Referring initially to FIGS. 1 and 2, there is shown an adjustable motor-driven telescopic leg assembly 10 embodying the present invention. Assembly 10 includes an outer leg 12, which is in form of a tube and preferably a cylindrical tube, having a cylindrical base plate 14 mounted in the lower end thereof for supporting the leg assembly 10 on a support such as floor 16. Outer leg 12 telescopically receives an inner leg 18, which is also tube shaped to conform to leg 12 and, in the preferred embodiment, cylindrical having an outer diameter slightly smaller than the inner diameter of the outer leg 12 such that the legs can telescopically fit within one another as shown in FIGS. 1 and 2. Welded to the top of leg 18 is a mounting plate 20 for securing the assembly to the undersurface of a table 22, shown in fragmentary form in FIG. 1.
 A reversible electrically driven DC motor 30 is coaxially mounted within the upper end of cylindrical leg 18. Motor 30 can be a commercially available Pittman Model GM9236E347 motor, or its equivalent, and includes a drive shaft 34 (FIG. 3) extending downwardly from the motor. A disk-shaped motor mounting plate 40 (FIG. 3) includes a plurality of radially extending threaded apertures 42 for receiving flush mounted fastening screws 44 (FIG. 1) which secure plate 40 within the upper end of leg 18. Plate 40 includes axially extending threaded apertures 41 for receiving threaded fasteners 43 which secure the motor to the plate. The motor mounting plate 40 also includes a recess 46 (FIG. 3) for receiving a thrust bearing 45. A female coupling 52 at the end of threaded drive screw 50 receives motor shaft 34, and a conventional set screw (not shown) is radially threaded through coupling 52 and engages a flat 35 in shaft 34.
 The shaft 34 of motor 30 extends coaxially within leg 18 in alignment with the externally threaded drive screw 50 which also extends coaxially within leg 18 into a tubular drive nut riser 60 extending upwardly from the floor 14 of outer leg 12. Drive nut riser 60 secures an internally threaded drive nut 62, which is mounted to the top end 61 of drive nut riser 60 in a conventional manner, such as by roll pins or the like, to prevent internally threaded drive nut 62 from rotating with respect to its fixed mounting at end 61 of drive nut riser 60.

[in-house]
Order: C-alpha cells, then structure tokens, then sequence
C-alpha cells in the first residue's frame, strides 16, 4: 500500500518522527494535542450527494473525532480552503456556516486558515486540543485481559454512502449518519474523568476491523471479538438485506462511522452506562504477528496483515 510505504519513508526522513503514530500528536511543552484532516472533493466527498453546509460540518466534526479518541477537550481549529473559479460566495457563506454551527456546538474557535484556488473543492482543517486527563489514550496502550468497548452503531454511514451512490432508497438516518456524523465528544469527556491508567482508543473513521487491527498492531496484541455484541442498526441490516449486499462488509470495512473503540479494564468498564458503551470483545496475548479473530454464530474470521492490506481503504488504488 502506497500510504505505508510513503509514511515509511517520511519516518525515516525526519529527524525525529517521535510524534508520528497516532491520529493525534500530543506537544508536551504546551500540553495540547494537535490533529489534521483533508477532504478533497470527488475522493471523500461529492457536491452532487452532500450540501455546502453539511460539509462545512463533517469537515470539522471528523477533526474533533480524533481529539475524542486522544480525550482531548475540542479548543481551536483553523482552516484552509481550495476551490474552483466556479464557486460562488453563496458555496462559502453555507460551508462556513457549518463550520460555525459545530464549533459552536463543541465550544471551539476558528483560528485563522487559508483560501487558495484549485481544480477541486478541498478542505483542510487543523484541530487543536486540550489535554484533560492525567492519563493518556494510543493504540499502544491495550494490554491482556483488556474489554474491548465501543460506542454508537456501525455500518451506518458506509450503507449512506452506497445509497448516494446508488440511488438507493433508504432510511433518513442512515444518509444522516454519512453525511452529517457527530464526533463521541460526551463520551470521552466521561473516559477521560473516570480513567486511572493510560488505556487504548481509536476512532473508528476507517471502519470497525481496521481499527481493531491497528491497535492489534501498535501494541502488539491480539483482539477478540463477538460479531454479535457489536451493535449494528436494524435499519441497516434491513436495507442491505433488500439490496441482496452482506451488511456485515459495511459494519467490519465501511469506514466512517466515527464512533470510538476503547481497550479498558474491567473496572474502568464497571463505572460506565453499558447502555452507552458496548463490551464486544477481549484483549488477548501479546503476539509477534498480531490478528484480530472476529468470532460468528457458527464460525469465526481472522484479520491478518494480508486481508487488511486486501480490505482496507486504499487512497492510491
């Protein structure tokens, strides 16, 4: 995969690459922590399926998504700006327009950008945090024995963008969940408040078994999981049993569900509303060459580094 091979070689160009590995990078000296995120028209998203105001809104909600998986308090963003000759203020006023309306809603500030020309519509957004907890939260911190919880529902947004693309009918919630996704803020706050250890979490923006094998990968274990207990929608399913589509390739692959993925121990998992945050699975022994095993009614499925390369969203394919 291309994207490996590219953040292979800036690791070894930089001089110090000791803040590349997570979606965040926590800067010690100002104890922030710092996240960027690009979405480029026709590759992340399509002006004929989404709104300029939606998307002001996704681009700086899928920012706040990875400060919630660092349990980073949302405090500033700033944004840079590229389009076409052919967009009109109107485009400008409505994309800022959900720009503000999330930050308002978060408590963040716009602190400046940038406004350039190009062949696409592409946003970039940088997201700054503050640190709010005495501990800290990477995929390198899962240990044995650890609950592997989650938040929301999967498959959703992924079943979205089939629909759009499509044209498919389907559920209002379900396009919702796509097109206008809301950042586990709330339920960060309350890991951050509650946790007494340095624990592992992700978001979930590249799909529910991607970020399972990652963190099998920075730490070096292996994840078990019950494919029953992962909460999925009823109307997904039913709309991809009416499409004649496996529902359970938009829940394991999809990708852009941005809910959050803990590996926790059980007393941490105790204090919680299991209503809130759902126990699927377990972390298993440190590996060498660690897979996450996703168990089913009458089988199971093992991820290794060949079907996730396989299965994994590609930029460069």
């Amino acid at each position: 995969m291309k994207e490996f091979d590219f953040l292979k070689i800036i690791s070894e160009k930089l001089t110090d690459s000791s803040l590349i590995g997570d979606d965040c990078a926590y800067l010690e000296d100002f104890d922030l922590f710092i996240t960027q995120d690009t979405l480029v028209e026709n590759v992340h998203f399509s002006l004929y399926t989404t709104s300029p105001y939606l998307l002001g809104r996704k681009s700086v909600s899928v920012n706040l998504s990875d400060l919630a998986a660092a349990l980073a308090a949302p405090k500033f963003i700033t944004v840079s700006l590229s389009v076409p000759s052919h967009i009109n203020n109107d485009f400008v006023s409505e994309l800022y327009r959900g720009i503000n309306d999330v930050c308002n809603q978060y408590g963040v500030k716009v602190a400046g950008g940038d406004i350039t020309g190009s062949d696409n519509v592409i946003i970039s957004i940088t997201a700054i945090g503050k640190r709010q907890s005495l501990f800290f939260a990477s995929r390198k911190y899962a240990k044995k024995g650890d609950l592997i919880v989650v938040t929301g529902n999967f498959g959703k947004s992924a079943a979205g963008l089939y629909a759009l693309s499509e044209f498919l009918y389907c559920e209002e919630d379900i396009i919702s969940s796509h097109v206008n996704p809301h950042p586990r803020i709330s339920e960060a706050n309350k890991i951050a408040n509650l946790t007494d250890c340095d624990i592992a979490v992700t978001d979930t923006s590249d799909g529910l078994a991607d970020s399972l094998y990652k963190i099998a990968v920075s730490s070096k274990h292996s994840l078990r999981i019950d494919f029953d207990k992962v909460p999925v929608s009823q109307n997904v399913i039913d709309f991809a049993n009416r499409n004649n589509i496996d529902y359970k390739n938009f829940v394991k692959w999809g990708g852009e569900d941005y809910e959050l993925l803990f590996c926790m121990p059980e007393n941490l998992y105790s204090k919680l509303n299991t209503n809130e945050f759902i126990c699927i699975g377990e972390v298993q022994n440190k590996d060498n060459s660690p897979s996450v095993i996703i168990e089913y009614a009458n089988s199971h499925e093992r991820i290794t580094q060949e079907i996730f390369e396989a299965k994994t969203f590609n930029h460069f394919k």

Inner leg 18 has a longitudinally extending groove 19 which slidably engages a flange 15 of a lubricious polymeric sleeve 13 fixedly mounted to leg 12 and extending between legs 12 and 18 at the top of leg 12 as best seen in FIGS. 1 and 2. Sleeve 13 thus provides guided support for leg 18 as it extends and retracts from leg 12.
 An electrical conductor (not shown) is coupled to the motor 30 for providing operating power through a conventional control circuit for extending and retracting the leg assembly 10 between the positions shown in FIGS. 1 and 2. When actuated, motor shaft 34 rotates drive screw 50 causing the drive screw to extend and retract from the power nut 62 held at end 61 of riser 60 within outer tube 12, thereby causing the extension and retraction of the telescopic legs 12, 18 as the motor direction is reversed. The coaxial mounting of the motor 30 within inner leg 18 and the aligned coaxial mounting of riser 60 allows a compact clean appearing adjustable leg assembly which can be motor actuated for raising and lowering tables, although the invention may have applications in any environment in which one member is to be moved with respect to a second member.
 In the preferred embodiment of the invention, the legs extended from a retracted position, shown in FIG. 2, have a height of about 45 cm to an extended position, shown in FIG. 1, with a height of about 79 cm at a speed of 50 mm per second and is capable of lifting a load of 75 kg with the motor of the preferred embodiment of the invention.
 It will become apparent to those skilled in the art that various modifications to the preferred embodiment of the invention as described herein can be made without departing from the spirit or scope of the invention as defined by the appended claims.
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|Cooperative Classification||B66F3/10, B66F7/025, Y10T74/2066, Y10T74/18576|
|European Classification||B66F3/10, B66F7/02B|
|9 Jul 2001||AS||Assignment|
|23 May 2006||FPAY||Fee payment|
Year of fee payment: 4
|26 Jul 2010||REMI||Maintenance fee reminder mailed|
|17 Dec 2010||LAPS||Lapse for failure to pay maintenance fees|
|8 Feb 2011||FP||Expired due to failure to pay maintenance fee|
Effective date: 20101217